August 13, 2018 - Oxidative Stress Hampers Blood Vessel Dilation in Men
August 13, 2018 - Parents’ Religious Beliefs May Affect Kids’ Suicide Risk: Study
August 13, 2018 - Measure of belly fat in older adults is linked with cognitive impairment
August 13, 2018 - FDA permits marketing of first mobile medical app for contraceptive use to prevent pregnancy
August 13, 2018 - NUS scientists develop new technology to customize optimal drug ‘cocktail’ for myeloma patients
August 13, 2018 - Disordered eating behaviors up for overweight young adults
August 13, 2018 - Connection between Alzheimer’s disease and degenerative eye diseases
August 13, 2018 - Employer expectation of checking email during nonwork hours affects health of workers and families
August 13, 2018 - Rotavirus vaccination reduces infant diarrhea deaths by 34% in rural Malawi
August 13, 2018 - Approval of drug derived from cannabis not necessarily a win for weed
August 13, 2018 - Study shows COPD risk in women with asthma can be reduced
August 13, 2018 - FIND and genedrive announce study agreement to evaluate HCV ID Kit
August 13, 2018 - One in two people putting their eye health at risk during summer, says eye research charity
August 13, 2018 - FDA Approves Galafold (migalastat) for the Treatment of Fabry Disease
August 13, 2018 - Is too much screen time harming children’s vision?
August 13, 2018 - GNA Biosolutions named as winner of AACC Disruptive Technology Award
August 13, 2018 - New ‘closed-loop’ brain stimulation method improves learning, memory, and skill acquisition
August 13, 2018 - FOXM1 contributes to treatment failure in acute myeloid leukemia
August 13, 2018 - Autoimmune response drives neurodegeneration in glaucoma
August 12, 2018 - Preschooler’s Perfectionism May Predict OCD in Adolescence
August 12, 2018 - Dry mouth problems may be associated with disease in the eyelids
August 12, 2018 - Proof-of-concept technology using nanoparticles could offer new approach for oral medications
August 12, 2018 - GSS sensors provide stable CO2 control for laboratory incubator applications
August 12, 2018 - For Seniors, Getting Physical Protects the Heart
August 12, 2018 - Updated Blood Pressure Guidelines: Lifestyle Changes are Key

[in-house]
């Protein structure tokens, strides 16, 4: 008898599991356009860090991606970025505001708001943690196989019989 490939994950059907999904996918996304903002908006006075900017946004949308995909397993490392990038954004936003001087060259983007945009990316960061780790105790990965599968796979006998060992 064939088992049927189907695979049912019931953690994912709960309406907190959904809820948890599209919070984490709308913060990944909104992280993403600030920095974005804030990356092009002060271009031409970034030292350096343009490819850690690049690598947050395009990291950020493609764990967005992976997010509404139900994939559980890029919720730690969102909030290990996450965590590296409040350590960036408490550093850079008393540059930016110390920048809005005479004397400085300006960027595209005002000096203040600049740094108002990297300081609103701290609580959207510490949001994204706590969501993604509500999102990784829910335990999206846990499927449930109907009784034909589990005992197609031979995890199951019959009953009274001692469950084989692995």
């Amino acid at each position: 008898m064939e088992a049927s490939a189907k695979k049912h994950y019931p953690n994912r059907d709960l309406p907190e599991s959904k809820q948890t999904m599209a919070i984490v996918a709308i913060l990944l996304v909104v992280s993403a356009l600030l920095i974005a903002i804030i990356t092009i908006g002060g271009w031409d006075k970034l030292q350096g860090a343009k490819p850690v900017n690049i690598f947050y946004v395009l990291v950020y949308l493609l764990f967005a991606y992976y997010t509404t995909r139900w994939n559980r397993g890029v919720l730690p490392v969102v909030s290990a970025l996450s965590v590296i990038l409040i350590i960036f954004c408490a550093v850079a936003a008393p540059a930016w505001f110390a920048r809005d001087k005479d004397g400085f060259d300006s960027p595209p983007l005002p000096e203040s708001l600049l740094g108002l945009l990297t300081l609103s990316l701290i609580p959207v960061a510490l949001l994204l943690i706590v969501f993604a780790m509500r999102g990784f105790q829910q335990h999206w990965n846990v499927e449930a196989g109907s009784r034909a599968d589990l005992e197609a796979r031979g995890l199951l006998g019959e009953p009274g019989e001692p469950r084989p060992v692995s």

August 12, 2018 - Review finds more effective drugs to stop bleeding after childbirth
August 12, 2018 - Study provides snapshot of mechanism behind cancer metastasis for the first time
August 12, 2018 - Birth study empowers pregnant women
August 12, 2018 - New drug makes rats to self-administer alcohol less frequently
Comprehensive review finds increasing number of new heart failure cases in the UK

Comprehensive review finds increasing number of new heart failure cases in the UK

image_pdfDownload PDFimage_print

Between 2002 and 2014, the number of new cases of heart failure in the UK increased by 12% – from 170727 to 190798 cases, according to the most comprehensive review of heart failure statistics in the UK, published in The Lancet. The number of new heart failure cases in 2014 was similar to the combined number of new cases of breast, prostate, lung and bowel cancer (189136 cases in 2014).

The increasing number of new heart failure cases comes as a result of population ageing and growth, while the corresponding incidence rates decreased by 7% between 2002 and 2014 (from 358 cases per 100000 people, to 332 per 100000).

Similarly, prevalence rates have remained stable over this period, but the number of existing chronic heart failure cases has increased substantially (by 23% – from 750127 to 920616 cases), which is likely to be a result of people living longer after heart failure.

Heart failure means the heart is less able to pump blood around the body. This occurs after the heart becomes damaged, typically as a result of a heart attack, high blood pressure or cardiomyopathy.

The results illustrate the successes of prevention measures, such as public health measures to reduce common cardiovascular risk factors (such as smoking cessation or improved diet), and improvements in clinical care (such as better management of heart attacks, hypertension or diabetes), but also demonstrate the vast impending burden for healthcare resources in the UK.

“Our findings have important implications for healthcare resource planning and prevention strategies, as the number of people affected by heart failure grows and places an ever-greater burden on health services,” says Professor Kazem Rahimi, The George Institute for Global Health, the University of Oxford, UK. “To counter this, we need stronger public health action in disease prevention, improved resource planning, and efficient and effective care for newly-diagnosed patients and those surviving heart failure.”